WHAT IS BITUMEN ?
Bitumen is a black or dark-colored (solid, semi-solid, viscous), amorphous, cementitious material that can be found in different forms, such us rock asphalt, natural bitumen, tar and bitumen derived from oil, which is referred to as petroleum bitumen.
Currently most of the roads globally are paved with bitumen. Today the world’s demand for bitumen accounts for more than 100 million tons per year, which is approximately 700 million barrels of bitumen, consumed annually.
Uses of Bitumen
Bitumen is primarily used for paving roads. Its other uses are for Bituminous Waterproofing Products, including the use of bitumen in the production of roofing felt and for sealing flat roofs.
Naturally occurring crude bitumen is the prime feed stock for petroleum production from tar sands currently under development in Alberta, Canada. Canada has most of the world's supply of Natural Bitumen, covering 140,000 square kilometers (an area larger than England), giving it the second largest proven oil reserves in the world. The Athabasca oil sands is the largest bitumen deposit in Canada and the only one accessible to surface mining, although recent technological breakthroughs have resulted in deeper deposits becoming producible by in-situ methods. Because of oil price increases since 2003, upgrading bitumen to synthetic crude oil has become highly profitable. As of 2006 Canadian crude bitumen production averaged about 1.1 million barrels (170,000 m3) per day and was projected to rise to 4.4 million barrels (700,000 m3) per day by 2020.The total amount of crude bitumen in Alberta which could be extracted is estimated to be about 310 billion barrels (50×109 m3), which at a rate of 4.4 million barrels per day would last about 200 years.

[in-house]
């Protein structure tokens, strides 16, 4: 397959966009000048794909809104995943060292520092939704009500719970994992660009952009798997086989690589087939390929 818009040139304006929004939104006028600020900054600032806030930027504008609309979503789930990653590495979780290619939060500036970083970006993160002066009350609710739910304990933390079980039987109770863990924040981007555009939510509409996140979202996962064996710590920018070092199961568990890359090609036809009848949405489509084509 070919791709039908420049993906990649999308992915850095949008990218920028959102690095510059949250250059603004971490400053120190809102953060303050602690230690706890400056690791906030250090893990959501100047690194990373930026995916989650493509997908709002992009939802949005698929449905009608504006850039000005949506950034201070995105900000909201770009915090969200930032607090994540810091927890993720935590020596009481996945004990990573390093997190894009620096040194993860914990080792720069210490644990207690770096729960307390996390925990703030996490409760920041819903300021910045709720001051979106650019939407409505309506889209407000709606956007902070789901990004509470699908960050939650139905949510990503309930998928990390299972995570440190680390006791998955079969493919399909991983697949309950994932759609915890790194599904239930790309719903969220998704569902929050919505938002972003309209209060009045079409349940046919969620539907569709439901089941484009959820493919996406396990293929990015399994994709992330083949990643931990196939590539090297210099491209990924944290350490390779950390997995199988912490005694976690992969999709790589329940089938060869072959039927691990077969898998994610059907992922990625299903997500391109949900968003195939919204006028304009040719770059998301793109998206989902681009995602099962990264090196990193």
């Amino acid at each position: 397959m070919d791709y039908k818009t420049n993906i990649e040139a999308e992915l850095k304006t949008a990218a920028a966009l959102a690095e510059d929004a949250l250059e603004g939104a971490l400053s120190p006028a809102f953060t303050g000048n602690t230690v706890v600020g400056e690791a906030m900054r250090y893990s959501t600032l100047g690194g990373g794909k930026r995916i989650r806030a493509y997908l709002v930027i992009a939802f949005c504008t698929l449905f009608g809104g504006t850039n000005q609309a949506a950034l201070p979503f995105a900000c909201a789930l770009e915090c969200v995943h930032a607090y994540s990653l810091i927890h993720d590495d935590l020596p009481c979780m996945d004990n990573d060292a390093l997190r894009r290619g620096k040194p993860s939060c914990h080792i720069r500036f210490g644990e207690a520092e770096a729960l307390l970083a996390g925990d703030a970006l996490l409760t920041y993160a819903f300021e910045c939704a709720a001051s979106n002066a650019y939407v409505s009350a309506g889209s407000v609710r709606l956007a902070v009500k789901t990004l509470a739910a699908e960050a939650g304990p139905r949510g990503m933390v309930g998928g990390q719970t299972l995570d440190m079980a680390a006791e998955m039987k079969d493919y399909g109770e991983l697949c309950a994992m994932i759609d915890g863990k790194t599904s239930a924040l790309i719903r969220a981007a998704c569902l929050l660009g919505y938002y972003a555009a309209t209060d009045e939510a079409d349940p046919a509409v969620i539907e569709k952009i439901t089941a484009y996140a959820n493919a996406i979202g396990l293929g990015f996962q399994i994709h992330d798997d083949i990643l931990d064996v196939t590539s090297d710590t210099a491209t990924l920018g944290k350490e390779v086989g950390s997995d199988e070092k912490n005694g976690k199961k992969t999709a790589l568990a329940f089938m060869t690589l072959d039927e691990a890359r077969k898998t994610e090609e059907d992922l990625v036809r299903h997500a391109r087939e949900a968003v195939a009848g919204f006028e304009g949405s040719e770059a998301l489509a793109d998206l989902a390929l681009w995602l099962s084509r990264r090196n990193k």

In the past, bitumen was used to Waterproof Boats, and even as a coating for buildings with some additives. The Greek historian Herodotus said hot bitumen was used as mortar in the walls of Babylon. It is also possible that the city of Carthage was easily burnt due to extensive use of bitumen in construction.
Vessels for the heating of bitumen or bituminous compounds are usually subject to specific conditions in public liability insurance policies, similar to those required for blow torches, welders, and flame-cutting equipment.
Bitumen was also used in early photographic technology. It was most notably used by French scientist Joseph Nicéphore Niépce in the first picture ever taken. The bitumen used in his experiments were smeared on pewter plates and then exposed to light, thus making a black and white image.
Thin bitumen plates are sometimes used by computer enthusiasts for silencing computer cases or noisy computer parts such as the hard drive. Bitumen layers are baked onto the outside of high end dishwashers to provide sound insulation.